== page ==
GameStop will now require everyone entering its stores in the U.S. to wear a mask when shopping, but employees won’t be able to enforce the measure.
“We believe this is the right thing to do to ensure the health, safety, and well-being of our associates and customers from the growing spread of COVID-19,” GameStop CEO George Sherman said in a statement. “Providing a safe environment in our stores for all customers and store associates continues to be our top priority, and wearing a face covering is a simple step every one of us can take to ensure the safety of others in our stores.”
The new measure goes into effect on July 27, which will give the company “time to inform customers of the change, post signage in stores, and train associates on the new protocol.”
Employees will not be able to enforce the measure, nor can they ask customers to leave the store, according to an internal memo cited by Kotaku.
“If a customer refuses to wear a mask/face covering or is attempting to escalate the situation, calmly ask the customer what you can assist them with and complete their transaction as quickly as possible,” the memo said.
Employees were given a list of things to do when a customer won’t wear a mask, including suggesting different ways to shop or offering a complimentary mask.
In the statement, the company said that any customers with concerns or health issues can shop online or use the mobile app. The store also offers a buy online, then pick up at store option, with contactless curbside delivery.
GameStop is the latest retailer to join a growing list of stores requiring masks that includes Walmart, Best Buy, Sam’s Club, Costco, Starbucks, Menards, American Eagle, Kroger, Kohl’s, CVS, Publix, and Lowe’s.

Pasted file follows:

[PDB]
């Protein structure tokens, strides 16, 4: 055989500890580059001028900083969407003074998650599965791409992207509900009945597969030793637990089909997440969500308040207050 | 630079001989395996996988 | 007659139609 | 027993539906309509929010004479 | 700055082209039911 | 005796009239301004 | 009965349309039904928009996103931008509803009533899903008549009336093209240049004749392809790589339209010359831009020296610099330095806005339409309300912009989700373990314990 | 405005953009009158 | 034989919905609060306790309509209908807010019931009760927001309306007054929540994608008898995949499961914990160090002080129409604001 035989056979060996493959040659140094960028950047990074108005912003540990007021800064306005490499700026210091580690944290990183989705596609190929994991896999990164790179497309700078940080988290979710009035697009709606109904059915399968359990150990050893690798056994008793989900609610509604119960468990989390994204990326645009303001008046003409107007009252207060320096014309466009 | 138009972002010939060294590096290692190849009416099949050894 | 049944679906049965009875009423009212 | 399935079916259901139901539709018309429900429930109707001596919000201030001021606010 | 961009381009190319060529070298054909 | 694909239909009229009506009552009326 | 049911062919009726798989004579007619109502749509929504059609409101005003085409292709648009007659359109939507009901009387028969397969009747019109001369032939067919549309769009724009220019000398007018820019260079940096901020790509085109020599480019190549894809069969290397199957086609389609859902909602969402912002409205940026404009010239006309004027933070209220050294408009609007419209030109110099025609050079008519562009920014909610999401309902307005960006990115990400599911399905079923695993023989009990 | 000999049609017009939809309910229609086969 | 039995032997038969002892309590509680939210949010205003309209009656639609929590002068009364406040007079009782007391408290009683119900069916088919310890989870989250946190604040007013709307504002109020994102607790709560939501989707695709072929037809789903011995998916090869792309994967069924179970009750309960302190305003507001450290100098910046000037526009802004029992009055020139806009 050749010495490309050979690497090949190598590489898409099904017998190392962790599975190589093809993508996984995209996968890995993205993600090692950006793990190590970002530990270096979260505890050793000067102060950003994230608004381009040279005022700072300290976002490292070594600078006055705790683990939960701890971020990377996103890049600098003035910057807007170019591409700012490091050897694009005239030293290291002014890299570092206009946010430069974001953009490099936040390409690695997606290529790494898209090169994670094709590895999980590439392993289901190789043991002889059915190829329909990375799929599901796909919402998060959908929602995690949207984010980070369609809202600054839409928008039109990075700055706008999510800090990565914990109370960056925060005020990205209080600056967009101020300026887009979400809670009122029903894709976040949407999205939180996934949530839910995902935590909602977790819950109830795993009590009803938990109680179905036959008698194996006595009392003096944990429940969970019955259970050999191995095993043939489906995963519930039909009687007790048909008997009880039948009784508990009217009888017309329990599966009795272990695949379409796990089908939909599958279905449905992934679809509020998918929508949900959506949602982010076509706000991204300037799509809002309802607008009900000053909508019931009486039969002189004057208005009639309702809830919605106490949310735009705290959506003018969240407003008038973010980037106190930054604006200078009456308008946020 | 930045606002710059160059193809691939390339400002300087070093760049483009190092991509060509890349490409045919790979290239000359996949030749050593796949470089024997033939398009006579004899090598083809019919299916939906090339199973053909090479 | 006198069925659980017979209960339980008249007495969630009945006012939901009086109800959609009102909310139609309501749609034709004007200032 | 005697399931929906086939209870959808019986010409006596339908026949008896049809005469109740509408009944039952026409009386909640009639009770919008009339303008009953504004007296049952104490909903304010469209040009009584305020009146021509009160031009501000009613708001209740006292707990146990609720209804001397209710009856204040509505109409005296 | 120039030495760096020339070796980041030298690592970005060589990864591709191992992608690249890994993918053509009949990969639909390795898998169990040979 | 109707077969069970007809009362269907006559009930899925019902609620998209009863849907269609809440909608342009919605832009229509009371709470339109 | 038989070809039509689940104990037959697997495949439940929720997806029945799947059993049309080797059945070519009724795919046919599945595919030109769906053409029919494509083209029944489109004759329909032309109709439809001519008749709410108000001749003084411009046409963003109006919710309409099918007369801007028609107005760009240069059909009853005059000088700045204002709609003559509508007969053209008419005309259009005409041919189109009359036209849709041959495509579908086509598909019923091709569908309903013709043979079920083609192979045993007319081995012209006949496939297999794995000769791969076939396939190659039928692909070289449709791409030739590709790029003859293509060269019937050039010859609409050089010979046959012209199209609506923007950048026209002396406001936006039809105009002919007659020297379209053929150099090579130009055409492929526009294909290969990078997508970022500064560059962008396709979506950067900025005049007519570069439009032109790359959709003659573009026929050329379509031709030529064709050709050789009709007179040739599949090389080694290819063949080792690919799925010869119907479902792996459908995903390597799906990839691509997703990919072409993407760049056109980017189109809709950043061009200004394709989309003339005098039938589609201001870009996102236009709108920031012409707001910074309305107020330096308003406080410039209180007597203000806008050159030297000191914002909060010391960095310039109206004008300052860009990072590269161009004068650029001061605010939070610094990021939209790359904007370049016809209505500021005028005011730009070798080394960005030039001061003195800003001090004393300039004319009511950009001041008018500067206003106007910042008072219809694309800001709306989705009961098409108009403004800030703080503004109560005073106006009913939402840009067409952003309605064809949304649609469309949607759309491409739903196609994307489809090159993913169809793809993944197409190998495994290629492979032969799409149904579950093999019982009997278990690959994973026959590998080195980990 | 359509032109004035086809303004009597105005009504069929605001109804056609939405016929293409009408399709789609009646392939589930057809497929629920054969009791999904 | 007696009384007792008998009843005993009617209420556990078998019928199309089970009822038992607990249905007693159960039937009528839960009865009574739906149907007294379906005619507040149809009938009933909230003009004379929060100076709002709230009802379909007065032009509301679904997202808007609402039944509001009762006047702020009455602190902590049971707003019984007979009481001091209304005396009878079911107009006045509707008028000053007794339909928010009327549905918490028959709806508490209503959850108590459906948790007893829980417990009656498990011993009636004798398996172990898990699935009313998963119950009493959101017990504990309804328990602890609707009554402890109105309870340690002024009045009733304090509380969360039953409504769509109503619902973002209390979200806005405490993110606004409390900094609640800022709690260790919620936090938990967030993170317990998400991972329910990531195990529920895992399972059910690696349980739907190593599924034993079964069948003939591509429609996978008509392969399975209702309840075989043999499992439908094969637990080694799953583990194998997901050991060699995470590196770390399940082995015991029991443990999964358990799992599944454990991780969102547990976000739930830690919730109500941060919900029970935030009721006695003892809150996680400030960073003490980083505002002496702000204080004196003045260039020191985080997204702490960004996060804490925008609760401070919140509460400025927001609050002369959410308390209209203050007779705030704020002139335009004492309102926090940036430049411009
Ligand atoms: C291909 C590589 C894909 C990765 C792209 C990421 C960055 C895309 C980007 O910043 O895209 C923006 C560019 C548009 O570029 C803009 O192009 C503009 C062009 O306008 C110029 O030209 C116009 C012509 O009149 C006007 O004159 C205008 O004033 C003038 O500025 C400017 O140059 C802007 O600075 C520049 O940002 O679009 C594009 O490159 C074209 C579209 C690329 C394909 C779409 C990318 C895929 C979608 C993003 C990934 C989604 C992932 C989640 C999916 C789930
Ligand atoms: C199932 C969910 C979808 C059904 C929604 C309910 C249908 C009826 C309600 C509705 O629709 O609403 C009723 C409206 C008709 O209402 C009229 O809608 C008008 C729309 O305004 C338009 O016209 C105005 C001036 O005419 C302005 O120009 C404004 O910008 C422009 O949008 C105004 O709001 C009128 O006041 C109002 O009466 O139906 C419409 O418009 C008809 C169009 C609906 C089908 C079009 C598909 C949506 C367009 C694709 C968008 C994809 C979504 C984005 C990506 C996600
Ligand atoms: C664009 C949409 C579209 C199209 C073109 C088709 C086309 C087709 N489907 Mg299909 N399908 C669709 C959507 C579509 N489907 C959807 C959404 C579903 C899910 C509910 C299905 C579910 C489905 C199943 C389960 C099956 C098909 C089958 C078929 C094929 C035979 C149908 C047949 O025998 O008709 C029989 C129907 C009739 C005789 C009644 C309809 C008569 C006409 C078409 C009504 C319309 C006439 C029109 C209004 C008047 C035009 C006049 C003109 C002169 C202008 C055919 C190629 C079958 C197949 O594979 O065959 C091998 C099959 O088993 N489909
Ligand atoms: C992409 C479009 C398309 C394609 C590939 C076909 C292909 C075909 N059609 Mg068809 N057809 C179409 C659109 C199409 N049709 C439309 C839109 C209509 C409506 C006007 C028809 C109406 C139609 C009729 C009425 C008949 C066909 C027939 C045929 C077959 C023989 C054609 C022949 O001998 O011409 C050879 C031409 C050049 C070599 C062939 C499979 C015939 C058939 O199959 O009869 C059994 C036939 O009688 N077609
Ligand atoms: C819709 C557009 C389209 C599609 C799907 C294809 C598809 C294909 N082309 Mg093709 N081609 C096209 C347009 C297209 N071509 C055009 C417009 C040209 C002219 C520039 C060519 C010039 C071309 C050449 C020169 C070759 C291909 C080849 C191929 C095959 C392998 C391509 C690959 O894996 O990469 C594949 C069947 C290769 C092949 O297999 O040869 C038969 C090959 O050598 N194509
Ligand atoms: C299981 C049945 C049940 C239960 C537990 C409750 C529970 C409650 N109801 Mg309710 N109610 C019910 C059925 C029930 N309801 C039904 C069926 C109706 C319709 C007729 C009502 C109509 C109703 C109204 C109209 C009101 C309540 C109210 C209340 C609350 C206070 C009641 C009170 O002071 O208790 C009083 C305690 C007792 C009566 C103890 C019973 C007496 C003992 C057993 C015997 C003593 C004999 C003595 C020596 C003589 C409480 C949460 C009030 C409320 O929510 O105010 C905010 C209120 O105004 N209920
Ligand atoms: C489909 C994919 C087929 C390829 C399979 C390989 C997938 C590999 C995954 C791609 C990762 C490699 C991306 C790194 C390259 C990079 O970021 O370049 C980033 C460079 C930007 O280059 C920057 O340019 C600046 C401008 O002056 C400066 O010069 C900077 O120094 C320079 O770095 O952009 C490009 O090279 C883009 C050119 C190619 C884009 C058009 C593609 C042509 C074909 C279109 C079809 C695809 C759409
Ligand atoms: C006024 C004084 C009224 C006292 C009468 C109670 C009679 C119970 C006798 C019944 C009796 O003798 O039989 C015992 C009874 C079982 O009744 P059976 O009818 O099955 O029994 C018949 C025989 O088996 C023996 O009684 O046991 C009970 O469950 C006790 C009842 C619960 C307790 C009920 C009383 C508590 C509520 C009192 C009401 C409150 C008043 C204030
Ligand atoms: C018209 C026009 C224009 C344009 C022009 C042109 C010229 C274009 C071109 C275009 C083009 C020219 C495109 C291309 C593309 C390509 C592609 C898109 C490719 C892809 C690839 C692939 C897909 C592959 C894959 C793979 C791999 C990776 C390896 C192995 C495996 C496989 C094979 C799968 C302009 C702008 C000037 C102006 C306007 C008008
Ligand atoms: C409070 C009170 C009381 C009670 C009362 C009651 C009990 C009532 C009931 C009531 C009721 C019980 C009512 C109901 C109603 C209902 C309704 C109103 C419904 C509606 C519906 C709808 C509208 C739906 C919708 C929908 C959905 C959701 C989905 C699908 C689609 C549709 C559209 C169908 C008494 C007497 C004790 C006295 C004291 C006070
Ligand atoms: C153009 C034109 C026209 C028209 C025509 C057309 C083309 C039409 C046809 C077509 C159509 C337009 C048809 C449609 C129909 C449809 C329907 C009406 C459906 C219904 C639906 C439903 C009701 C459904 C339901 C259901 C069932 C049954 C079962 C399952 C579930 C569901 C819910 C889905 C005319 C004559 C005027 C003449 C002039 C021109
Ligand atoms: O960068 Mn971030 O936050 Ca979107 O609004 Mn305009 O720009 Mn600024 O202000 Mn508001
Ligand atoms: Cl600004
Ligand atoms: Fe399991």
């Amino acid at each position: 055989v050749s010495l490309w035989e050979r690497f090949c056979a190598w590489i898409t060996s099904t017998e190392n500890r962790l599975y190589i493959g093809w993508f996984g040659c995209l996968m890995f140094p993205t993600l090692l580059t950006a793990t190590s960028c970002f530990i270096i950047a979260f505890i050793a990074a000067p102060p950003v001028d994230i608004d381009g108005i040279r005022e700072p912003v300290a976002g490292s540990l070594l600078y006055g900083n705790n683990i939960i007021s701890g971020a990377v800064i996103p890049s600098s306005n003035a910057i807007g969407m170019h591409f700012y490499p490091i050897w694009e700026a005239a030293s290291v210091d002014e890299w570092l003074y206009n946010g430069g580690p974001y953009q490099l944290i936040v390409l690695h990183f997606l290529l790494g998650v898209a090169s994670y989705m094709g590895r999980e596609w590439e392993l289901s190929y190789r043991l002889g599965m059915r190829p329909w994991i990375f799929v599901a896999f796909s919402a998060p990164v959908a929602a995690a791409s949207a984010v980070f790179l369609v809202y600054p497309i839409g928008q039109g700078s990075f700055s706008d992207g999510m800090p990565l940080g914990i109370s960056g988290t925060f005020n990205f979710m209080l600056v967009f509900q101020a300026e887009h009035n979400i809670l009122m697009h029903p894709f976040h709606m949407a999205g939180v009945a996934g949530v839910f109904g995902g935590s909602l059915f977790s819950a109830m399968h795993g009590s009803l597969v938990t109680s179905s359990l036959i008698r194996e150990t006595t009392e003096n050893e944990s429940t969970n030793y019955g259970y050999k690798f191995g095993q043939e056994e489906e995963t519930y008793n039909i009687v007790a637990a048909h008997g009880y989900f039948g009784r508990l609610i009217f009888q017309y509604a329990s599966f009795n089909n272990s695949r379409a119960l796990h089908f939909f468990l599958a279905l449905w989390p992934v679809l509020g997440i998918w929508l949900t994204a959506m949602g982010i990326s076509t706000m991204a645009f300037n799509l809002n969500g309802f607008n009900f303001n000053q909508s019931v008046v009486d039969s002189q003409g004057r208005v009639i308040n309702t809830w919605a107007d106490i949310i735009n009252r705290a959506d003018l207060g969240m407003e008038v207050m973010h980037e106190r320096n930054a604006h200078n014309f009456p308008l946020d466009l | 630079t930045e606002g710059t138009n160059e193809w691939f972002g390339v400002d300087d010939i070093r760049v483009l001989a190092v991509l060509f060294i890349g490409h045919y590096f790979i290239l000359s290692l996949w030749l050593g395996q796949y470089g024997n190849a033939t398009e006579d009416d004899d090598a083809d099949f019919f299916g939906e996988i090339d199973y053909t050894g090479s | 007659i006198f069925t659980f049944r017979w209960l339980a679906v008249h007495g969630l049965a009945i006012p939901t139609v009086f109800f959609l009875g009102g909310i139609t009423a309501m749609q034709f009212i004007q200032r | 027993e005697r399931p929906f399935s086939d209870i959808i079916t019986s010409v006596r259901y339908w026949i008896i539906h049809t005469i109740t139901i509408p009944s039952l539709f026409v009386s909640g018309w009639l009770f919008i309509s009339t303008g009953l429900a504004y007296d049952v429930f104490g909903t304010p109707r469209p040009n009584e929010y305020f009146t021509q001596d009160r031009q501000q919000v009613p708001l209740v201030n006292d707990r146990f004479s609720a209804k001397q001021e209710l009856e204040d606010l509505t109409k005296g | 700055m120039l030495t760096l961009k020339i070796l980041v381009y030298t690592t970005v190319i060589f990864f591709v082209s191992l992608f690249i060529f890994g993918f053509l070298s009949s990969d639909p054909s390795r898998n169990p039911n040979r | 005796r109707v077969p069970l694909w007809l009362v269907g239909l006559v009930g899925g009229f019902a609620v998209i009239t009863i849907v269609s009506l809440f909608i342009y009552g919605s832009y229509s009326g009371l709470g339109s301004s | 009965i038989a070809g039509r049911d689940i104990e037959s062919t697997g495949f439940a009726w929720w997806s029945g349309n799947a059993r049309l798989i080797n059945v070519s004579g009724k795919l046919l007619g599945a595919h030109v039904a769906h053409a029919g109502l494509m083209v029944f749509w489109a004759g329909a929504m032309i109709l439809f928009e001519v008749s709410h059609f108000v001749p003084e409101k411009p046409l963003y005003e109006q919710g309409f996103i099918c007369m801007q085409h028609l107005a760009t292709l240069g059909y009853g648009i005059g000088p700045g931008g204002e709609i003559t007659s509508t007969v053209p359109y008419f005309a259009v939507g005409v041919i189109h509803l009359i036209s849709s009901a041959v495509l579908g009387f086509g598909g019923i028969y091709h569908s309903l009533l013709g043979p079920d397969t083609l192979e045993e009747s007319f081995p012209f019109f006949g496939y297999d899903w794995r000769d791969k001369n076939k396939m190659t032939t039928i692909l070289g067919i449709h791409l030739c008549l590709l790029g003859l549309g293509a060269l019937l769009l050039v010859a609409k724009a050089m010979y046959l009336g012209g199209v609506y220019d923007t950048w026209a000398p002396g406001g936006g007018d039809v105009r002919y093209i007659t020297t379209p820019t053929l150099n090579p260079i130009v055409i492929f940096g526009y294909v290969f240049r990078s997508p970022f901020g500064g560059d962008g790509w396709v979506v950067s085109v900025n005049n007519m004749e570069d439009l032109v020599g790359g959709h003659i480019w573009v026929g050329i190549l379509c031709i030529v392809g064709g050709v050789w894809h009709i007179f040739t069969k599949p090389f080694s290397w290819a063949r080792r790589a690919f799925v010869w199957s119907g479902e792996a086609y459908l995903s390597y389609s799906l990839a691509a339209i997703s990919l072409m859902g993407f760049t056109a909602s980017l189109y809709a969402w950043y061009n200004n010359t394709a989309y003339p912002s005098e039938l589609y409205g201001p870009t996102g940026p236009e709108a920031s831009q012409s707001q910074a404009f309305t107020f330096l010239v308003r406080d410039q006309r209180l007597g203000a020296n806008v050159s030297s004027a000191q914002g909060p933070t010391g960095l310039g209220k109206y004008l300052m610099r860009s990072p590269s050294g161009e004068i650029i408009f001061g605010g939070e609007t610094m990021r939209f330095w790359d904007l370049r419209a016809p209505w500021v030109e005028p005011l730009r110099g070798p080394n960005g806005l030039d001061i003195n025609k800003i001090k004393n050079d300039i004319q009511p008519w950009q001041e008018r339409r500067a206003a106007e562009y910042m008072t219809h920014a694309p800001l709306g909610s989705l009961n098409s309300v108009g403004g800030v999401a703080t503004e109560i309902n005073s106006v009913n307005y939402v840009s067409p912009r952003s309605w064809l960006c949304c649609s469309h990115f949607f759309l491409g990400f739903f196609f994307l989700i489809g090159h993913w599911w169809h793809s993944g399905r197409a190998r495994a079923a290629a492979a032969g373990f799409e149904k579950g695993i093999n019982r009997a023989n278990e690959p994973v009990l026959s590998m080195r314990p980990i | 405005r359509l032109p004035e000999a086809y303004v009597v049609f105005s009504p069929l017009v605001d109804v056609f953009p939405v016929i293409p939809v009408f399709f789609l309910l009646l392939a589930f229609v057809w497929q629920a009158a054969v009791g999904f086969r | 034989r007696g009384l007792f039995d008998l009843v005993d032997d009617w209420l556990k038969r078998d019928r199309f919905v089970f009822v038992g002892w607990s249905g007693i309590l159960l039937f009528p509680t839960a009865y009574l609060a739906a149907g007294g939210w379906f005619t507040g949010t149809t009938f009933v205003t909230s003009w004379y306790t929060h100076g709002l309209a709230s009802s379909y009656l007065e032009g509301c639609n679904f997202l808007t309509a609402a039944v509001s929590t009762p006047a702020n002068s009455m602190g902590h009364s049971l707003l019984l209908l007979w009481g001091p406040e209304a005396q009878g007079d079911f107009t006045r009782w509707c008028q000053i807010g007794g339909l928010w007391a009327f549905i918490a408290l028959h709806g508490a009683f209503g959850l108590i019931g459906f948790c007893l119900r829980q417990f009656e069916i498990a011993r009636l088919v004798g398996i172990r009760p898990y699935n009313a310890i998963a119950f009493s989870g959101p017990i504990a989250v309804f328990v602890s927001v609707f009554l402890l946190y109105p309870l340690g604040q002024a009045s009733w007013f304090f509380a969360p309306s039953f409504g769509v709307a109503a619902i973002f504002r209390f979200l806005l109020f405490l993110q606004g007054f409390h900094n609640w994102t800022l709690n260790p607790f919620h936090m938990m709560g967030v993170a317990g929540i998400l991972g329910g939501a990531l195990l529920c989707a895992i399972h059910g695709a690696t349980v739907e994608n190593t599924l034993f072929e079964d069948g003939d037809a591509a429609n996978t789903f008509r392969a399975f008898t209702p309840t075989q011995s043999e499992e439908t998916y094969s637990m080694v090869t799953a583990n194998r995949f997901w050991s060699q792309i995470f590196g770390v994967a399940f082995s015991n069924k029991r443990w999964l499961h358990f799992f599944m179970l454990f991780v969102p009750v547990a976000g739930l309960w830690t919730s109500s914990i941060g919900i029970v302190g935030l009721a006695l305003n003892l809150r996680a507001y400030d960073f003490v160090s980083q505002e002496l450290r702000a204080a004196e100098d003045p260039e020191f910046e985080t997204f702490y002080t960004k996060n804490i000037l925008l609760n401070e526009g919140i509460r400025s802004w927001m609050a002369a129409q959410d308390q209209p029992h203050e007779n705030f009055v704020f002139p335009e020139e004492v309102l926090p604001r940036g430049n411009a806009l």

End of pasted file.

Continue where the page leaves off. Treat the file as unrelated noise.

The retailer has struggled the past few years as digital purchases have gained in popularity. Many stores across the country closed due to lower sales and underperformance. However, the retailer isn’t dead yet, and still has numerous stores around the world. In fact, the coronavirus lockdown may have helped the retailer, as online sales climbed more than 500% over the previous year.
“I was pleased with our team’s ability to adapt quickly and despite significant disruption,” Sherman said during an earnings call. “Stores managed to retain most of their planned sales volume to online and curbside pickup, and delivered total sales for the quarter just shy of original expectations.”
In April, GameStop reported that Sherman was taking a 50% pay cut as stores slowly reopened around the globe, and executive leadership would have its pay slashed by 30%. Members of the company’s board of directors also saw pay cuts, including former Nintendo of America President Reggie Fils-Aimé, whose compensation was decreased by 50%.
Digital Trends has reached out to GameStop for clarification on mandates for masks. This story will be updated when we hear back.
Update July 17, 2020: Added information about internal memo to employees.
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